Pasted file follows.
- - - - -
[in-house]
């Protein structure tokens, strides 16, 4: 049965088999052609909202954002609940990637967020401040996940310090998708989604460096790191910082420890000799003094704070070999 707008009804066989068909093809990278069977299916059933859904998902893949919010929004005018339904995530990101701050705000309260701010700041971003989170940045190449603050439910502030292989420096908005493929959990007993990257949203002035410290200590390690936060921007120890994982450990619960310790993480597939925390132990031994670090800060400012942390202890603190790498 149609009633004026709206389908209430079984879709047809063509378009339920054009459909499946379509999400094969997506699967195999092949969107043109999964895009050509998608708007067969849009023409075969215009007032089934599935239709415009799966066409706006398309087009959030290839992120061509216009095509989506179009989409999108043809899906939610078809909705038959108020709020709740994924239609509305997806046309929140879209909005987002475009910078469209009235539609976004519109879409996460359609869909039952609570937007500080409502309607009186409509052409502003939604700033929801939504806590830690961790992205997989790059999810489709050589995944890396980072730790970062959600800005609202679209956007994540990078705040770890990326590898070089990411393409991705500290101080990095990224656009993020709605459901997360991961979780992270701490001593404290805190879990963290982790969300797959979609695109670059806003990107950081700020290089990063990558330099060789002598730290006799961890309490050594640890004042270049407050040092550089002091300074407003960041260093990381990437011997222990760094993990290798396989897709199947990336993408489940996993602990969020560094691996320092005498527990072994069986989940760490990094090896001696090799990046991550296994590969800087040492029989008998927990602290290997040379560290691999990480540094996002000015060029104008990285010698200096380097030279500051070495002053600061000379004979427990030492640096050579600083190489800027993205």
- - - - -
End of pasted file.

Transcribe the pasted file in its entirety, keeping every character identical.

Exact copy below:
[in-house]
């Protein structure tokens, strides 16, 4: 049965088999052609909202954002609940990637967020401040996940310090998708989604460096790191910082420890000799003094704070070999 707008009804066989068909093809990278069977299916059933859904998902893949919010929004005018339904995530990101701050705000309260701010700041971003989170940045190449603050439910502030292989420096908005493929959990007993990257949203002035410290200590390690936060921007120890994982450990619960310790993480597939925390132990031994670090800060400012942390202890603190790498 149609009633004026709206389908209430079984879709047809063509378009339920054009459909499946379509999400094969997506699967195999092949969107043109999964895009050509998608708007067969849009023409075969215009007032089934599935239709415009799966066409706006398309087009959030290839992120061509216009095509989506179009989409999108043809899906939610078809909705038959108020709020709740994924239609509305997806046309929140879209909005987002475009910078469209009235539609976004519109879409996460359609869909039952609570937007500080409502309607009186409509052409502003939604700033929801939504806590830690961790992205997989790059999810489709050589995944890396980072730790970062959600800005609202679209956007994540990078705040770890990326590898070089990411393409991705500290101080990095990224656009993020709605459901997360991961979780992270701490001593404290805190879990963290982790969300797959979609695109670059806003990107950081700020290089990063990558330099060789002598730290006799961890309490050594640890004042270049407050040092550089002091300074407003960041260093990381990437011997222990760094993990290798396989897709199947990336993408489940996993602990969020560094691996320092005498527990072994069986989940760490990094090896001696090799990046991550296994590969800087040492029989008998927990602290290997040379560290691999990480540094996002000015060029104008990285010698200096380097030279500051070495002053600061000379004979427990030492640096050579600083190489800027993205």